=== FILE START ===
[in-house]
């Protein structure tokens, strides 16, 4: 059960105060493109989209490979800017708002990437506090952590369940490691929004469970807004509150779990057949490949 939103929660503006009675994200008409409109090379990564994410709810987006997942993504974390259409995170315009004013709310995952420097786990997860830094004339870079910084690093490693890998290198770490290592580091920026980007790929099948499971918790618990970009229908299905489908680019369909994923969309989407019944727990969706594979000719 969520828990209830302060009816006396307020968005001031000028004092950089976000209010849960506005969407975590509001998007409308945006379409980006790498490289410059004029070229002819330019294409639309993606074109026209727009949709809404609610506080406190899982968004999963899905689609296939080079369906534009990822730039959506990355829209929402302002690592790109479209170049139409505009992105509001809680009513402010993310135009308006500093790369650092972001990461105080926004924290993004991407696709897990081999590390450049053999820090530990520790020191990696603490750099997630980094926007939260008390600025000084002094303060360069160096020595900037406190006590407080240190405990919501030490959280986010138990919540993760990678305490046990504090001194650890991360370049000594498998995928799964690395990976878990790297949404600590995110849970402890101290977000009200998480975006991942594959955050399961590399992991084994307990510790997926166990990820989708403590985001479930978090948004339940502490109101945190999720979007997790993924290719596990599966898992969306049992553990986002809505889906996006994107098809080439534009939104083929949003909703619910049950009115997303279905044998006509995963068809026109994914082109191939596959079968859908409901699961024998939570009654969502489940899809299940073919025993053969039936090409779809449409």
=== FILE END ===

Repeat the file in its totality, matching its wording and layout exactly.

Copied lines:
[in-house]
């Protein structure tokens, strides 16, 4: 059960105060493109989209490979800017708002990437506090952590369940490691929004469970807004509150779990057949490949 939103929660503006009675994200008409409109090379990564994410709810987006997942993504974390259409995170315009004013709310995952420097786990997860830094004339870079910084690093490693890998290198770490290592580091920026980007790929099948499971918790618990970009229908299905489908680019369909994923969309989407019944727990969706594979000719 969520828990209830302060009816006396307020968005001031000028004092950089976000209010849960506005969407975590509001998007409308945006379409980006790498490289410059004029070229002819330019294409639309993606074109026209727009949709809404609610506080406190899982968004999963899905689609296939080079369906534009990822730039959506990355829209929402302002690592790109479209170049139409505009992105509001809680009513402010993310135009308006500093790369650092972001990461105080926004924290993004991407696709897990081999590390450049053999820090530990520790020191990696603490750099997630980094926007939260008390600025000084002094303060360069160096020595900037406190006590407080240190405990919501030490959280986010138990919540993760990678305490046990504090001194650890991360370049000594498998995928799964690395990976878990790297949404600590995110849970402890101290977000009200998480975006991942594959955050399961590399992991084994307990510790997926166990990820989708403590985001479930978090948004339940502490109101945190999720979007997790993924290719596990599966898992969306049992553990986002809505889906996006994107098809080439534009939104083929949003909703619910049950009115997303279905044998006509995963068809026109994914082109191939596959079968859908409901699961024998939570009654969502489940899809299940073919025993053969039936090409779809449409």